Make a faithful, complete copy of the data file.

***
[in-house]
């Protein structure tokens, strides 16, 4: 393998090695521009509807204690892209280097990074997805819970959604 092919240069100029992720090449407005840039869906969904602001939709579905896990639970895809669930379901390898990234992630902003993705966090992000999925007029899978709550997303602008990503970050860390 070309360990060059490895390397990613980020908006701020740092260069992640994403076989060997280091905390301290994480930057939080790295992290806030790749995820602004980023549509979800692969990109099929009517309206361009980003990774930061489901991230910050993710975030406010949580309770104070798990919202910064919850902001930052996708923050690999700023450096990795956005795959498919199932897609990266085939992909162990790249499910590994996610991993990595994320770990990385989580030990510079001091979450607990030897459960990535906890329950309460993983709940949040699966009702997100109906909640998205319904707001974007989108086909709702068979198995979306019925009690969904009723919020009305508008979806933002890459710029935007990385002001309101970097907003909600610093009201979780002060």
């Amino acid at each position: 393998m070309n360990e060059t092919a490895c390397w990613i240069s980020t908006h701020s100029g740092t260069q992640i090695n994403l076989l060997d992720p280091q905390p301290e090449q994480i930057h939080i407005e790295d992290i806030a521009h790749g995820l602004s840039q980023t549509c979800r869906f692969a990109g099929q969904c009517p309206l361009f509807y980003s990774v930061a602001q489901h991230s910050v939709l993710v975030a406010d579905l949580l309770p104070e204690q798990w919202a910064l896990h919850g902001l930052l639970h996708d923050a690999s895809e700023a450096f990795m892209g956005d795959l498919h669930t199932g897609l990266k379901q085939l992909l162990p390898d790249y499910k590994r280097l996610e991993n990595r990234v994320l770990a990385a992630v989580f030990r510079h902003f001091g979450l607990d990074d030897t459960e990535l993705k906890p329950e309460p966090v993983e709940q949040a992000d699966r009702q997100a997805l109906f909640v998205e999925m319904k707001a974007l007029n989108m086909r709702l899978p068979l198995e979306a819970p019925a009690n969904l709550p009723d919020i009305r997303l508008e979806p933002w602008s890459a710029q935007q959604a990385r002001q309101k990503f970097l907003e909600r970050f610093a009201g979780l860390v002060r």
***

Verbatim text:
[in-house]
């Protein structure tokens, strides 16, 4: 393998090695521009509807204690892209280097990074997805819970959604 092919240069100029992720090449407005840039869906969904602001939709579905896990639970895809669930379901390898990234992630902003993705966090992000999925007029899978709550997303602008990503970050860390 070309360990060059490895390397990613980020908006701020740092260069992640994403076989060997280091905390301290994480930057939080790295992290806030790749995820602004980023549509979800692969990109099929009517309206361009980003990774930061489901991230910050993710975030406010949580309770104070798990919202910064919850902001930052996708923050690999700023450096990795956005795959498919199932897609990266085939992909162990790249499910590994996610991993990595994320770990990385989580030990510079001091979450607990030897459960990535906890329950309460993983709940949040699966009702997100109906909640998205319904707001974007989108086909709702068979198995979306019925009690969904009723919020009305508008979806933002890459710029935007990385002001309101970097907003909600610093009201979780002060």
């Amino acid at each position: 393998m070309n360990e060059t092919a490895c390397w990613i240069s980020t908006h701020s100029g740092t260069q992640i090695n994403l076989l060997d992720p280091q905390p301290e090449q994480i930057h939080i407005e790295d992290i806030a521009h790749g995820l602004s840039q980023t549509c979800r869906f692969a990109g099929q969904c009517p309206l361009f509807y980003s990774v930061a602001q489901h991230s910050v939709l993710v975030a406010d579905l949580l309770p104070e204690q798990w919202a910064l896990h919850g902001l930052l639970h996708d923050a690999s895809e700023a450096f990795m892209g956005d795959l498919h669930t199932g897609l990266k379901q085939l992909l162990p390898d790249y499910k590994r280097l996610e991993n990595r990234v994320l770990a990385a992630v989580f030990r510079h902003f001091g979450l607990d990074d030897t459960e990535l993705k906890p329950e309460p966090v993983e709940q949040a992000d699966r009702q997100a997805l109906f909640v998205e999925m319904k707001a974007l007029n989108m086909r709702l899978p068979l198995e979306a819970p019925a009690n969904l709550p009723d919020i009305r997303l508008e979806p933002w602008s890459a710029q935007q959604a990385r002001q309101k990503f970097l907003e909600r970050f610093a009201g979780l860390v002060r």